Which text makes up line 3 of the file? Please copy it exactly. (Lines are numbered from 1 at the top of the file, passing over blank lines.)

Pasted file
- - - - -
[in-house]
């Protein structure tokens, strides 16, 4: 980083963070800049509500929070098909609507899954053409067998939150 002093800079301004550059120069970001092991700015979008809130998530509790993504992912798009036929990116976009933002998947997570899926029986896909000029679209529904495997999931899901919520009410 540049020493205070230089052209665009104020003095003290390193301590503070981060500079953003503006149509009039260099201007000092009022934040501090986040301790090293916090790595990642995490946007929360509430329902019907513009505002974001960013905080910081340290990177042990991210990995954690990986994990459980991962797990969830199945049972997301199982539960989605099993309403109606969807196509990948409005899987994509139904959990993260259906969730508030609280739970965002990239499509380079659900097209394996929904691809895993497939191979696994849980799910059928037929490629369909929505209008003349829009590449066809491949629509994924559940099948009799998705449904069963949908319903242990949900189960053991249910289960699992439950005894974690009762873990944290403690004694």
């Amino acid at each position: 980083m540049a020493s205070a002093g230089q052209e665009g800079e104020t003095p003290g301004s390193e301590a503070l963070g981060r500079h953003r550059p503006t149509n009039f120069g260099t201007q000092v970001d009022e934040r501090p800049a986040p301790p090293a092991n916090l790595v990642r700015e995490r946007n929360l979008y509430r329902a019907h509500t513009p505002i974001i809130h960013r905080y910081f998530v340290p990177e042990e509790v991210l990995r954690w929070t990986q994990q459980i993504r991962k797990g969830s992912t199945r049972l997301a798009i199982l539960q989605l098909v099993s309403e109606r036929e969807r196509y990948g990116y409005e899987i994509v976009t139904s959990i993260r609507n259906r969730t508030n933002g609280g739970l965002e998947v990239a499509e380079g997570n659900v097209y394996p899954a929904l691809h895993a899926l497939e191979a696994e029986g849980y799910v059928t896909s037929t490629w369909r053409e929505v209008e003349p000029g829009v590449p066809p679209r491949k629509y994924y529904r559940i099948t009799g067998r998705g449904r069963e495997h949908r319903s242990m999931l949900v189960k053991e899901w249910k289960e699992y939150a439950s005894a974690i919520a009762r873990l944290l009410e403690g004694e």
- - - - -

């Amino acid at each position: 980083m540049a020493s205070a002093g230089q052209e665009g800079e104020t003095p003290g301004s390193e301590a503070l963070g981060r500079h953003r550059p503006t149509n009039f120069g260099t201007q000092v970001d009022e934040r501090p800049a986040p301790p090293a092991n916090l790595v990642r700015e995490r946007n929360l979008y509430r329902a019907h509500t513009p505002i974001i809130h960013r905080y910081f998530v340290p990177e042990e509790v991210l990995r954690w929070t990986q994990q459980i993504r991962k797990g969830s992912t199945r049972l997301a798009i199982l539960q989605l098909v099993s309403e109606r036929e969807r196509y990948g990116y409005e899987i994509v976009t139904s959990i993260r609507n259906r969730t508030n933002g609280g739970l965002e998947v990239a499509e380079g997570n659900v097209y394996p899954a929904l691809h895993a899926l497939e191979a696994e029986g849980y799910v059928t896909s037929t490629w369909r053409e929505v209008e003349p000029g829009v590449p066809p679209r491949k629509y994924y529904r559940i099948t009799g067998r998705g449904r069963e495997h949908r319903s242990m999931l949900v189960k053991e899901w249910k289960e699992y939150a439950s005894a974690i919520a009762r873990l944290l009410e403690g004694e």